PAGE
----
Analysis of a brilliant rendition Jalajaksha


The long weekend spent in Santa Barbara bore fruit, thanks to my pal, Karthick Santhanam. During our drive over Camino Cielo, we were dumbstruck, partly by the beautiful mountains and partly by Dr. L. Subramaniam‘s virtuoso on the violin. For people who don’t know about this acclaimed artist, he is one of the pioneers in the world of music and is one of the very few artists who is adept with both the Carnatic and Western styles of playing the violin. For people who need a taste of what he is capable of, please listen to thisApologies for the lack of sync between the audio and the video!

I’ve always wanted to write about carnatic music, whenever I felt disappointed by the fact that a friend of mine doesn’t appreciate it. I never did. But, thanks to Dr. L. Subramaniam, I’m writing this (and hopefully many more posts introducing carnatic music to an untrained listener aiming to help him appreciate the beauty of this wonderful art – Psst! But don’t tell anyone because I’m aware of my laziness! :)). Carnatic music is known for its brilliant mix of kalpita (the artist sings someone’s composition) and kalpana (the artist’s own creative component). Any concert has a great deal of the kalpita and kalpana. Though it requires a lot of practise and skill to execute the kalpita component, the ultimate test to an artist is to execute the kalpana component with panache.

If you didn’t sit through the 33 minute rendition, here are some tidbits for you. The song is Vatapi Ganapathim by Sri Muthuswami Dikshithar in the raga Hamsadwani and set to the Aadi tala. More about Ragas and Talas in a different post. Believe me, the talas are one beautifully laid out system which I hope will be apparent by the end of this post. This post is a simple analysis of the tala system (and the math behind it) used by Dr. L. Subramaniam in one of his renditions of Jalajaksha, a varnam in the same raga Hamsadwani, composed by Sri Maanampuchaavadi Venkata Subbaiyyar. This was the song that made us (myself and Karthick) open-jawed for almost 13.5 minutes during our drive on Camino Cielo. The song is on Spotify and you can find it here. I couldn’t find a version on YouTube! 😦 Even if you didn’t listen to the YouTube link, please listen to this and I assure you that a Spotify account is definitely worth it. The rendition is almost 15 minutes long of which the first 13.5 minutes made us sweat before we could realise what was going on.

Righto! Here it goes. To understand mathematically what is going on, I shall explain briefly about the concept of tala. The tala is the tempo of a song. A tala is usually a repeating pattern of beats to which a song is set. There are several talas in carnatic music, of which a majority of varnams (a type of song which typically has 2 major stanzas, a swara stanza, a smaller stanza followed by 4-5 swara stanzas again) are in a tala called Chatusra-jaati Triputa tala, fondly known as the Aadi tala. A majority of Indian film songs (even a lot of western ones) are also in Aadi tala. There are 8 beats in the tala which repeat over and over. Try singing a film song with beats counting from 1 to 8 and chances are that the song’s stanzas will perfectly fit in a window of 8 beats. This window of 8 beats is known as the aavarthanam or the time frame. Each beat holds actually a defined number of swaras, i.e. between two successive beats, a defined number of swaras can be crammed. This is known as the nadai of the tala. The time between two successive beats is called the __kaala-pramaanam __(KP). In tisra nadai, there are 3 swaras per beat and hence 24 swaras for a KP. In chatusra nadai, there are 4 swaras per beat and hence 32 in a KP. In kanda nadai, there are 5 swaras per beat and hence 40 in a KP.  In misra nadai, there are 7 swaras per beat and hence 56 in a KP. In sankeerna nadai, there are 9 swaras per beat and hence 72 in a KP. Phew! So, the 5 nadais mentioned here are the basic building blocks. But, we aren’t done yet. These nadais have higher speeds. The ones mentioned are the lower most speeds and the higher speeds are in multiples of 2. So, speed i in a nadai with n swaras per beat will have n*2^(i-1) swaras per beat.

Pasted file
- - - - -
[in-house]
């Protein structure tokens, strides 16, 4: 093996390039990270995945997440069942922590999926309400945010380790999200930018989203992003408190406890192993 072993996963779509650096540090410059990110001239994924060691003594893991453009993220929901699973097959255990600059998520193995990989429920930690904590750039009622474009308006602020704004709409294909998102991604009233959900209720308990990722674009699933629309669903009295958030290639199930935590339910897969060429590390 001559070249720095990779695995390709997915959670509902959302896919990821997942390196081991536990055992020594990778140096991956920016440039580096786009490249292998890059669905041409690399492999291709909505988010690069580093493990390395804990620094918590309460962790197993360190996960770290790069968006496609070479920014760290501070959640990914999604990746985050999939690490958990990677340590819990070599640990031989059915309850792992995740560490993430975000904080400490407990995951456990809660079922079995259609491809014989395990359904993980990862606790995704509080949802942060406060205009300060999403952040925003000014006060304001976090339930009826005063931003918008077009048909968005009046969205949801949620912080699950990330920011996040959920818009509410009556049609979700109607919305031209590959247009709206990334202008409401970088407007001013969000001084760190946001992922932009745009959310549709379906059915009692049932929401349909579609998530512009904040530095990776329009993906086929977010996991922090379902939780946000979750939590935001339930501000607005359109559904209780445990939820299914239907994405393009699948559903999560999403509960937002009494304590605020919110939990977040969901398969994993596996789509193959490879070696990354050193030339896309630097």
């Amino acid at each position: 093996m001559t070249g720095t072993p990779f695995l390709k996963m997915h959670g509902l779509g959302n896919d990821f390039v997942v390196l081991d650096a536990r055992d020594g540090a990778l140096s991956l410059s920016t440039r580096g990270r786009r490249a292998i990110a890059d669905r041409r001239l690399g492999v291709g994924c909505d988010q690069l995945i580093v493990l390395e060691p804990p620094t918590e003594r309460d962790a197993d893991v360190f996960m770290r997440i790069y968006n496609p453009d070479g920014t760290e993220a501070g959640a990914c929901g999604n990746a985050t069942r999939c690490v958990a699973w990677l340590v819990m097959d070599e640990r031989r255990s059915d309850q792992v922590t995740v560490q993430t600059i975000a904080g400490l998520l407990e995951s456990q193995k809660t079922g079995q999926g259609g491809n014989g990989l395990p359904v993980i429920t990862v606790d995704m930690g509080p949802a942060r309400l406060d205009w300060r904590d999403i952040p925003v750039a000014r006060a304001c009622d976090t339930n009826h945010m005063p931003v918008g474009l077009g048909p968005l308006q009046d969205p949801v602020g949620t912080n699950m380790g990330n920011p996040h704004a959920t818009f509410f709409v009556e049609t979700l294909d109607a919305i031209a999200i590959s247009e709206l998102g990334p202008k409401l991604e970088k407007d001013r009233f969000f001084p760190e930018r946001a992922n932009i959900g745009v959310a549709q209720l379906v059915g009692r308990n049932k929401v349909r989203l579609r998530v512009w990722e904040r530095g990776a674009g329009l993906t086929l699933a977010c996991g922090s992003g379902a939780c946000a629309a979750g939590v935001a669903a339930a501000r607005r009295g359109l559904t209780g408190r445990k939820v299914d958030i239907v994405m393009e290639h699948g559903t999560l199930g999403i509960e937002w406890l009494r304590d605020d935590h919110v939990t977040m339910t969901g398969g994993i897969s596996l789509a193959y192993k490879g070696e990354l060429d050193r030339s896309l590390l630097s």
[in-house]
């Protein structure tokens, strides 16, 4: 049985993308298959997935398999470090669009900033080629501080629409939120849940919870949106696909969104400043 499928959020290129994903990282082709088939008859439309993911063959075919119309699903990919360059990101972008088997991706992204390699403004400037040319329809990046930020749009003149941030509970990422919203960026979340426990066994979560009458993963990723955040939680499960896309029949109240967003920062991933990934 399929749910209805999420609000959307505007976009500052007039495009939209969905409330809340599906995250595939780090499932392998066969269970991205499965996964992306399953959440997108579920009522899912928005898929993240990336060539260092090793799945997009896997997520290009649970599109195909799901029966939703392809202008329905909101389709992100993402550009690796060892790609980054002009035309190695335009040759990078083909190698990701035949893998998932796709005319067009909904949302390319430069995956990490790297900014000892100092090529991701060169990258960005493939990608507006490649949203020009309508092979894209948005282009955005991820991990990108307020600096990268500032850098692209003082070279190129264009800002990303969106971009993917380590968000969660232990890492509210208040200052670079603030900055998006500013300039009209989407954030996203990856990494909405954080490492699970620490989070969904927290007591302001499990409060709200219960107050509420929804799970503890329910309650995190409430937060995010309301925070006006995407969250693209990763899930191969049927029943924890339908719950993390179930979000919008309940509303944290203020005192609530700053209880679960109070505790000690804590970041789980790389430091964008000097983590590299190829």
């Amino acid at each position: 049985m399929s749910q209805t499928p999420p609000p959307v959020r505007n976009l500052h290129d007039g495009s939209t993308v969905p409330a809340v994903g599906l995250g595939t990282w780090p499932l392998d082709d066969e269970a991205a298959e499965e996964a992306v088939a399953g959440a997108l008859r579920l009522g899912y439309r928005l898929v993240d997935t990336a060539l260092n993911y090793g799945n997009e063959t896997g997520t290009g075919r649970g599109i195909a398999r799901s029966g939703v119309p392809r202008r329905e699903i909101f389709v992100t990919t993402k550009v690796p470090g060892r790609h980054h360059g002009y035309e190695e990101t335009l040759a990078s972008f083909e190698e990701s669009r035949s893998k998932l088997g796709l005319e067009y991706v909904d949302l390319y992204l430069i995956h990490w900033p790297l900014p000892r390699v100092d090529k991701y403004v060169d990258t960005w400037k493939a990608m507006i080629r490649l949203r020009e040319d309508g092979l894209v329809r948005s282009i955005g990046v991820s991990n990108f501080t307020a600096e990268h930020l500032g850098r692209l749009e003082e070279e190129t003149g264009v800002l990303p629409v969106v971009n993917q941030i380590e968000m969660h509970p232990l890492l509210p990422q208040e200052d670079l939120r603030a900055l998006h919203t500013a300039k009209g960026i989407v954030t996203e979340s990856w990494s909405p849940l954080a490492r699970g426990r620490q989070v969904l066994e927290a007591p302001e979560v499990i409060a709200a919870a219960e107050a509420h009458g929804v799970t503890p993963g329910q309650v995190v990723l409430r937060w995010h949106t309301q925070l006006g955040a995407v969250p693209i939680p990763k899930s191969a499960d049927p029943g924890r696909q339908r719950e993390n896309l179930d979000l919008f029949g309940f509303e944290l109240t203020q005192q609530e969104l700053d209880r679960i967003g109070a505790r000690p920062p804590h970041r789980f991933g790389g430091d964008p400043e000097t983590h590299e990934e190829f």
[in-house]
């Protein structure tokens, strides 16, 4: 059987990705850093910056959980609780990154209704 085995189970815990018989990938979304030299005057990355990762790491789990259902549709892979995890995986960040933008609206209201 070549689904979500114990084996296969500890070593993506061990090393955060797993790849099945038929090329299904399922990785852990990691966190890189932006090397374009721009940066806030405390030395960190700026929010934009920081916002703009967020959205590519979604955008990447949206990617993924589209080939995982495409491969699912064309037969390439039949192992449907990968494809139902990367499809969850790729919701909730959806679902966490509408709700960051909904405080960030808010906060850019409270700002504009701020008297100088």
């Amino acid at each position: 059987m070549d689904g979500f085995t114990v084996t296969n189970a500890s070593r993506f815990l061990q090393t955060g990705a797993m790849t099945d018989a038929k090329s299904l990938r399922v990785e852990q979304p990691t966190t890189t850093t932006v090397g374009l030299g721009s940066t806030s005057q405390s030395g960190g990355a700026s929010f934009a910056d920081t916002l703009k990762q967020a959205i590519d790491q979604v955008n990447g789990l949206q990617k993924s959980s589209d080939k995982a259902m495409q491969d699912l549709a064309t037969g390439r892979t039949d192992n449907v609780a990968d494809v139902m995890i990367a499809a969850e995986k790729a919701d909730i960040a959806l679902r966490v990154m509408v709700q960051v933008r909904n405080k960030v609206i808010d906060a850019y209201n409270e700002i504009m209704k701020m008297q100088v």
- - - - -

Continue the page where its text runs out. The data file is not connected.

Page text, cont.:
So what’s so brilliant in this, you ask! It’s just some basic math. The brilliance rests in how these are used in a song and a varnam is an excellent type of song where an artist’s tala nyaanam is put to test.

Before we move further, another digression about the song Jalajaksha. The first stanza (pallavi) of the song comprises of 2 aavarthanams (which equals the number of sub-stanzas) in the chatusra nadai. The second stanza (anupallavi) comprises of 2 aavarthanams and the third (mukthayi swaram) comprises of 4 aavarthanams. Hence, we need at least 8 __aavarthanams i__n the chatusra nadai to sing the first three stanzas. And thus 8 * 8 beats per aavarthanam * 4 swaras per KP = 256 swaras. It should be noted that the KP is always constant, no matter what nadai the song is currently sung in.

Dr. L. Subramaniam’s rendition of Jalajaksha begins just like a normal rendition, during which he plays the pallavi, anupallavi and the mukthayi swaram (the first three stanzas) in the chatusra nadai. An __aavarthanam __(8 KPs) takes about 13 seconds to complete in which 32 swaras are played. And bear in mind that, whatever nadai a song is played in, the KP always remains the same. It is the reference against which the entire song is played. The three stanzas take up 8 aavarthanams and by about 105 secs (~13*8), the __chatusra __nadai completes. A usual rendition will do the chatusra nadai in the second speed which would comprise of just 4 aavarthanams (simple math here, everything is sped to 2x – each beat now comprises of 8 swaras and the three stanzas take up half of the aavarthanams used for the first speed).

But, Dr. L. Subramaniam is no usual person. Indeed he takes up the 2x version of chatusra nadai, but not until he’s done with exploring the other nadais and making the listener sit in awe. So, after 4 swaras per beat, the next in line is 5 swaras, which is the kanda nadai. You might be wondering why the tisra nadai was omitted. Well, actually not. The song being originally in chatusra nadai, the next multiple of 3 being 6 will be the tisra nadai 1x.